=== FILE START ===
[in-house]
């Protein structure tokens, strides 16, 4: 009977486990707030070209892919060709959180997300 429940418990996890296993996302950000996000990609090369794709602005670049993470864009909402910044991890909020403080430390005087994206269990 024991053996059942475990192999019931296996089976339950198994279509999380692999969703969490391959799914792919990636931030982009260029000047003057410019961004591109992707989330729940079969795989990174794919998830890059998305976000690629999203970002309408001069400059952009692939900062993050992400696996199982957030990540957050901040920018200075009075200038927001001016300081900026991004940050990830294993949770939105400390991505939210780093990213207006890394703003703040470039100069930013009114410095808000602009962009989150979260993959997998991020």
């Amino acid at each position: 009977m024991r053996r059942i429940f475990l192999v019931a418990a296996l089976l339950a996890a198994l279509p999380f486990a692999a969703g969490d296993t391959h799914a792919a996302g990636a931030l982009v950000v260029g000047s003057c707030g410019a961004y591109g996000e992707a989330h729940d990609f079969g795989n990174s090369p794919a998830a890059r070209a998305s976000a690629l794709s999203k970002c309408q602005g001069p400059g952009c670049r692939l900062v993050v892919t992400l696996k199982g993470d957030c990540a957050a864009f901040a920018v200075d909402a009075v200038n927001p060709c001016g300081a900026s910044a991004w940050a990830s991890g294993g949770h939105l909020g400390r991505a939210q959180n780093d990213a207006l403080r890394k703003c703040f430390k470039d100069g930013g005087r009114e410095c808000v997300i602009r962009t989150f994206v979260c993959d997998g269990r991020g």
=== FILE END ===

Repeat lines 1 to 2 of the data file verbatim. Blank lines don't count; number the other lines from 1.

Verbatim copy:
[in-house]
């Protein structure tokens, strides 16, 4: 009977486990707030070209892919060709959180997300 429940418990996890296993996302950000996000990609090369794709602005670049993470864009909402910044991890909020403080430390005087994206269990 024991053996059942475990192999019931296996089976339950198994279509999380692999969703969490391959799914792919990636931030982009260029000047003057410019961004591109992707989330729940079969795989990174794919998830890059998305976000690629999203970002309408001069400059952009692939900062993050992400696996199982957030990540957050901040920018200075009075200038927001001016300081900026991004940050990830294993949770939105400390991505939210780093990213207006890394703003703040470039100069930013009114410095808000602009962009989150979260993959997998991020």